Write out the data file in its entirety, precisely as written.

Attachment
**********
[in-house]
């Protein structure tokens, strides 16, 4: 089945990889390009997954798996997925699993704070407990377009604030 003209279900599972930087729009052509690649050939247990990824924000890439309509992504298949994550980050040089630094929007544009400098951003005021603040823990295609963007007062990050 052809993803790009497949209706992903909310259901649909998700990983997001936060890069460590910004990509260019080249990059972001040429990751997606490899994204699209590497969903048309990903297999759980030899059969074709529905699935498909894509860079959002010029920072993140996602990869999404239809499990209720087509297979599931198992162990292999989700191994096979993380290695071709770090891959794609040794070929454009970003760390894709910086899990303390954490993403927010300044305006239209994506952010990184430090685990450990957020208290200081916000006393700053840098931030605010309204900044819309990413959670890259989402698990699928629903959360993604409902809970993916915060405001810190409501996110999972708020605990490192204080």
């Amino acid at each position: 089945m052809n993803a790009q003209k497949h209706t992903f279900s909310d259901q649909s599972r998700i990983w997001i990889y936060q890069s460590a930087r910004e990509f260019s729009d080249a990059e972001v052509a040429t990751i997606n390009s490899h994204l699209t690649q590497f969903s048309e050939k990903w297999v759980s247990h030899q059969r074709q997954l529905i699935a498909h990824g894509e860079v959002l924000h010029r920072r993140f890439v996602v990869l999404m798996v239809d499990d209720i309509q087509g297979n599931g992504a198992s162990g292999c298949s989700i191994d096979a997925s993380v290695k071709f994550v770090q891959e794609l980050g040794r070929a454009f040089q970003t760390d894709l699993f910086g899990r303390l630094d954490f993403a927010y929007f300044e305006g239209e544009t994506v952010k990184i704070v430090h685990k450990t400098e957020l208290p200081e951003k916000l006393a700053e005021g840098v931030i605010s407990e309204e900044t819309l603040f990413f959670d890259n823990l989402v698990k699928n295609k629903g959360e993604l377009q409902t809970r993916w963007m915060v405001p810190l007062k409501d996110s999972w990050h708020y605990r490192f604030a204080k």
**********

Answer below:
[in-house]
């Protein structure tokens, strides 16, 4: 089945990889390009997954798996997925699993704070407990377009604030 003209279900599972930087729009052509690649050939247990990824924000890439309509992504298949994550980050040089630094929007544009400098951003005021603040823990295609963007007062990050 052809993803790009497949209706992903909310259901649909998700990983997001936060890069460590910004990509260019080249990059972001040429990751997606490899994204699209590497969903048309990903297999759980030899059969074709529905699935498909894509860079959002010029920072993140996602990869999404239809499990209720087509297979599931198992162990292999989700191994096979993380290695071709770090891959794609040794070929454009970003760390894709910086899990303390954490993403927010300044305006239209994506952010990184430090685990450990957020208290200081916000006393700053840098931030605010309204900044819309990413959670890259989402698990699928629903959360993604409902809970993916915060405001810190409501996110999972708020605990490192204080």
């Amino acid at each position: 089945m052809n993803a790009q003209k497949h209706t992903f279900s909310d259901q649909s599972r998700i990983w997001i990889y936060q890069s460590a930087r910004e990509f260019s729009d080249a990059e972001v052509a040429t990751i997606n390009s490899h994204l699209t690649q590497f969903s048309e050939k990903w297999v759980s247990h030899q059969r074709q997954l529905i699935a498909h990824g894509e860079v959002l924000h010029r920072r993140f890439v996602v990869l999404m798996v239809d499990d209720i309509q087509g297979n599931g992504a198992s162990g292999c298949s989700i191994d096979a997925s993380v290695k071709f994550v770090q891959e794609l980050g040794r070929a454009f040089q970003t760390d894709l699993f910086g899990r303390l630094d954490f993403a927010y929007f300044e305006g239209e544009t994506v952010k990184i704070v430090h685990k450990t400098e957020l208290p200081e951003k916000l006393a700053e005021g840098v931030i605010s407990e309204e900044t819309l603040f990413f959670d890259n823990l989402v698990k699928n295609k629903g959360e993604l377009q409902t809970r993916w963007m915060v405001p810190l007062k409501d996110s999972w990050h708020y605990r490192f604030a204080k």